The Gaia satellite, launched in December 2016 by the European Spatial Agency, is currently measuring more than one billion stars to deliver the largest and most precise ever 3D map of our Galaxy, the Milky Way. By combining astrometric, photometric and spectroscopic observations, the position, distance, motion and physical properties of each star are determined, a fundamental dataset to study the composition of the Milky Way, its formation and evolution.

Gaia also observes hundreds thousands of quasars, the most distant objects of the Universe which define the reference system underlying the catalog, as well as more than one million galaxies in the local Universe. Gaia surveys a large variety of objects, like asteroids in the Solar System, exoplanets, brown and white dwarf stars, supernovae in faraway galaxies.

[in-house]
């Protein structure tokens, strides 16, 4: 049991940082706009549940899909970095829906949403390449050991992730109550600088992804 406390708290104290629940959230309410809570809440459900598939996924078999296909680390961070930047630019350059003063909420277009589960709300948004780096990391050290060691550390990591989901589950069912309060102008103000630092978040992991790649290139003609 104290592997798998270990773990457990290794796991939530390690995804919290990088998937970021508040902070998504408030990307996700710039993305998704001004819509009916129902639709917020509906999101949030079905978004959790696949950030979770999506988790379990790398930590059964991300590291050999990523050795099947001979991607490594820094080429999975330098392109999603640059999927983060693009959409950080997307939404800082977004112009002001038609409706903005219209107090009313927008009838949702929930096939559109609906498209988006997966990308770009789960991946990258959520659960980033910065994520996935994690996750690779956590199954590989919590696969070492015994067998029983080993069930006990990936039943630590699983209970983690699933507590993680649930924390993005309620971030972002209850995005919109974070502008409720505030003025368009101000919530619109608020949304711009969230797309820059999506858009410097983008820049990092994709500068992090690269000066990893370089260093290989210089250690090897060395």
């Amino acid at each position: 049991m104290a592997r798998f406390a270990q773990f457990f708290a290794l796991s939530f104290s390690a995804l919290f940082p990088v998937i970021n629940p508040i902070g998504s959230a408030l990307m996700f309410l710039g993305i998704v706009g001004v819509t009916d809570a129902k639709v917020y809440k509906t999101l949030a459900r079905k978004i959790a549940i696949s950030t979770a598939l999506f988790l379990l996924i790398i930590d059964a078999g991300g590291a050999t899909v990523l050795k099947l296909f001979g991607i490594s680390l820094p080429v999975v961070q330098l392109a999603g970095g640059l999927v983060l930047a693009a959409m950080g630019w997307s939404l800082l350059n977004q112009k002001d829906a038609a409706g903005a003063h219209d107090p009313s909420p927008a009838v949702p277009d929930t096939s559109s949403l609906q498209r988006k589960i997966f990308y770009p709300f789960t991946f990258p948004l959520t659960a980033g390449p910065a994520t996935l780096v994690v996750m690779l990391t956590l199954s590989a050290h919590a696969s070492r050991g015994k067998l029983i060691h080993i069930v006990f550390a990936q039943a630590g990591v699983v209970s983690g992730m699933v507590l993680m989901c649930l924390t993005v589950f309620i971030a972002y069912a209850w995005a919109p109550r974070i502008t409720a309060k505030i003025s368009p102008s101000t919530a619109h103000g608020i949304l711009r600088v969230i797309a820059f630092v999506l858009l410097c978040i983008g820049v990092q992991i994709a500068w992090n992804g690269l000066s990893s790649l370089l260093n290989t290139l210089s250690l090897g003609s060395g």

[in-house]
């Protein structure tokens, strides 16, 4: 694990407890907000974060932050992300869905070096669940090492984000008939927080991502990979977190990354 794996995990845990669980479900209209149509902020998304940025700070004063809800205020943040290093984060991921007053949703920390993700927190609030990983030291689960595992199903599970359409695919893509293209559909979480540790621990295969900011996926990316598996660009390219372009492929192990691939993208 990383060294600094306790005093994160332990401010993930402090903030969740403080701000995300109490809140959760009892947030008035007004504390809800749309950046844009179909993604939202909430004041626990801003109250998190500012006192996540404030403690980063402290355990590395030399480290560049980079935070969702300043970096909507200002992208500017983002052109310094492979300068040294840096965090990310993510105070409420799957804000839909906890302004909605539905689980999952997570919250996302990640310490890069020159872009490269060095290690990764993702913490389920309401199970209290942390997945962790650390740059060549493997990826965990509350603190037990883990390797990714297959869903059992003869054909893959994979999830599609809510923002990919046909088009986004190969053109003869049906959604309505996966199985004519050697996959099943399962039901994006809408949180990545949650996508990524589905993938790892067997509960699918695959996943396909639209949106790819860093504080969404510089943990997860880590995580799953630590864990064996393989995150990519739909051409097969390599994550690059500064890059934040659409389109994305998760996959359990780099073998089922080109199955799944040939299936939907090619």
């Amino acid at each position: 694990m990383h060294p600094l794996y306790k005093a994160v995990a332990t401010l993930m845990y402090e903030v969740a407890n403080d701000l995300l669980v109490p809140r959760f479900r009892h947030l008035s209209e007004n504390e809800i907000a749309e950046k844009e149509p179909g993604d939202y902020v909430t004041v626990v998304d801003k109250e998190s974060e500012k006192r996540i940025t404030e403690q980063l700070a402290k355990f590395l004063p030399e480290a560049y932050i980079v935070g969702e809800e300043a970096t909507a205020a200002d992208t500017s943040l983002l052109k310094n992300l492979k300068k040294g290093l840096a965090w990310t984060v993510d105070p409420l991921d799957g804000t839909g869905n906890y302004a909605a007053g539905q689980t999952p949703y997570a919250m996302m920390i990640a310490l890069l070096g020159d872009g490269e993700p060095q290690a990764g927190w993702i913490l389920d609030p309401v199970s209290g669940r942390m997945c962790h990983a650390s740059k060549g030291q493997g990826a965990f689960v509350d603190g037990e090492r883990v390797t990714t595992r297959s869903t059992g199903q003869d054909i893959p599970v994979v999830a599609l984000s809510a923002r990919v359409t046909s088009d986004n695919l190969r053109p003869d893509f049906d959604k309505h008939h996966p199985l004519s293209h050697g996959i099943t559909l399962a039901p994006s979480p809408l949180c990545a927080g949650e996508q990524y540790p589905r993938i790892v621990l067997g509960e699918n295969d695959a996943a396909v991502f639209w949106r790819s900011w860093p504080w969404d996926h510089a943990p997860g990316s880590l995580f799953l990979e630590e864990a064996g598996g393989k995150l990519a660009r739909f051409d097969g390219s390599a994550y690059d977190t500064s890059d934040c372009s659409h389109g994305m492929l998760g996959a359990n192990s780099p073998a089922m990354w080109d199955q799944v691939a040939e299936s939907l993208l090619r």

The first catalog of intermediate Gaia data, published  in September 2016, already reveals excellent performances and the promise of upheavals in several astronomical topics. With some 400 other scientists across Europe, several members of LAB contribute to the very complex data processing pipeline producing the Gaia catalogs.

Contribution of LAB to the Gaia mission:
Gaia at CNES:
Gaia at ESA:


Scientific contact: Caroline Soubiran